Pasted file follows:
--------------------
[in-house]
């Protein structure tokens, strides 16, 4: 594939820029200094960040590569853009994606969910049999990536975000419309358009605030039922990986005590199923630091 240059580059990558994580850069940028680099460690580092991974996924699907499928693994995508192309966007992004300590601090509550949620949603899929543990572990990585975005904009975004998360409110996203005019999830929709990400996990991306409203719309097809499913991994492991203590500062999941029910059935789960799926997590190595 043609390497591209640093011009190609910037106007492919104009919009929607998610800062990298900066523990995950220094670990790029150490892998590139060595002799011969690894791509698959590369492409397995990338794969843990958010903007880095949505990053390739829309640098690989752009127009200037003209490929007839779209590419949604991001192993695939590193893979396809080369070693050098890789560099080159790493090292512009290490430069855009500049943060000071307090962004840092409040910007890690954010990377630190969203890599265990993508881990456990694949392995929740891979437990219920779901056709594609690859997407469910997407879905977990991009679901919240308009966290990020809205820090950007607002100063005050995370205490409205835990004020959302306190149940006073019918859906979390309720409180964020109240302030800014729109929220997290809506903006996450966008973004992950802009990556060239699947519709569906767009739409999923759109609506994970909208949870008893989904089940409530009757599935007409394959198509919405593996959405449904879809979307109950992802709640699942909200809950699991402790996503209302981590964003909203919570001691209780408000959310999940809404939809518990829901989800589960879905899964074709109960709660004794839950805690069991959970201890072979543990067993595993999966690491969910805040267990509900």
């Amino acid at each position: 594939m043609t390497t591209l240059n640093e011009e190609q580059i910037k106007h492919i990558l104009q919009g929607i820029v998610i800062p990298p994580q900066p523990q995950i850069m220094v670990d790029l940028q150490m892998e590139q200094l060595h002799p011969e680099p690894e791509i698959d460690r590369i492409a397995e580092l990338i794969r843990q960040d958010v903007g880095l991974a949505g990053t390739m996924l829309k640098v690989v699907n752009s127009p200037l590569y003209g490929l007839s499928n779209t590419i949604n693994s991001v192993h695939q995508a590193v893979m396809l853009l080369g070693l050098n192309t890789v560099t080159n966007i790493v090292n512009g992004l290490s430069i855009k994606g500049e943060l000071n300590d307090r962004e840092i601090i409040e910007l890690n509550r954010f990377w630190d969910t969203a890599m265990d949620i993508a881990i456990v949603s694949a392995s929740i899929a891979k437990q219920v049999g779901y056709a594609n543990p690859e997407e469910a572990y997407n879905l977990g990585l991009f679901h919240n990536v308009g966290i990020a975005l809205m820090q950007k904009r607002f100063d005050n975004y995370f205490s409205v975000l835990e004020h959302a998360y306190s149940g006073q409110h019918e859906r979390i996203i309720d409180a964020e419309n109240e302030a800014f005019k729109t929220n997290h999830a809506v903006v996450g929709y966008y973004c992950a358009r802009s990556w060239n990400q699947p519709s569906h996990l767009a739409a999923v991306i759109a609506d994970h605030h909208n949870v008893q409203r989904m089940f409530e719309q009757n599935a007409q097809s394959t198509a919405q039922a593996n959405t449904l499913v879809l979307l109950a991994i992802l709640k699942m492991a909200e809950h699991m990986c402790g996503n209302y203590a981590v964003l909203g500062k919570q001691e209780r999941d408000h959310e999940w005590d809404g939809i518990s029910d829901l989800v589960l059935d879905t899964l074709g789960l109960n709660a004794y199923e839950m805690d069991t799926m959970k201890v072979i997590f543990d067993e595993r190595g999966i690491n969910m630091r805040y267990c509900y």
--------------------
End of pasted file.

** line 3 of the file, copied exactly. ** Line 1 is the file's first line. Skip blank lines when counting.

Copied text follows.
């Amino acid at each position: 594939m043609t390497t591209l240059n640093e011009e190609q580059i910037k106007h492919i990558l104009q919009g929607i820029v998610i800062p990298p994580q900066p523990q995950i850069m220094v670990d790029l940028q150490m892998e590139q200094l060595h002799p011969e680099p690894e791509i698959d460690r590369i492409a397995e580092l990338i794969r843990q960040d958010v903007g880095l991974a949505g990053t390739m996924l829309k640098v690989v699907n752009s127009p200037l590569y003209g490929l007839s499928n779209t590419i949604n693994s991001v192993h695939q995508a590193v893979m396809l853009l080369g070693l050098n192309t890789v560099t080159n966007i790493v090292n512009g992004l290490s430069i855009k994606g500049e943060l000071n300590d307090r962004e840092i601090i409040e910007l890690n509550r954010f990377w630190d969910t969203a890599m265990d949620i993508a881990i456990v949603s694949a392995s929740i899929a891979k437990q219920v049999g779901y056709a594609n543990p690859e997407e469910a572990y997407n879905l977990g990585l991009f679901h919240n990536v308009g966290i990020a975005l809205m820090q950007k904009r607002f100063d005050n975004y995370f205490s409205v975000l835990e004020h959302a998360y306190s149940g006073q409110h019918e859906r979390i996203i309720d409180a964020e419309n109240e302030a800014f005019k729109t929220n997290h999830a809506v903006v996450g929709y966008y973004c992950a358009r802009s990556w060239n990400q699947p519709s569906h996990l767009a739409a999923v991306i759109a609506d994970h605030h909208n949870v008893q409203r989904m089940f409530e719309q009757n599935a007409q097809s394959t198509a919405q039922a593996n959405t449904l499913v879809l979307l109950a991994i992802l709640k699942m492991a909200e809950h699991m990986c402790g996503n209302y203590a981590v964003l909203g500062k919570q001691e209780r999941d408000h959310e999940w005590d809404g939809i518990s029910d829901l989800v589960l059935d879905t899964l074709g789960l109960n709660a004794y199923e839950m805690d069991t799926m959970k201890v072979i997590f543990d067993e595993r190595g999966i690491n969910m630091r805040y267990c509900y």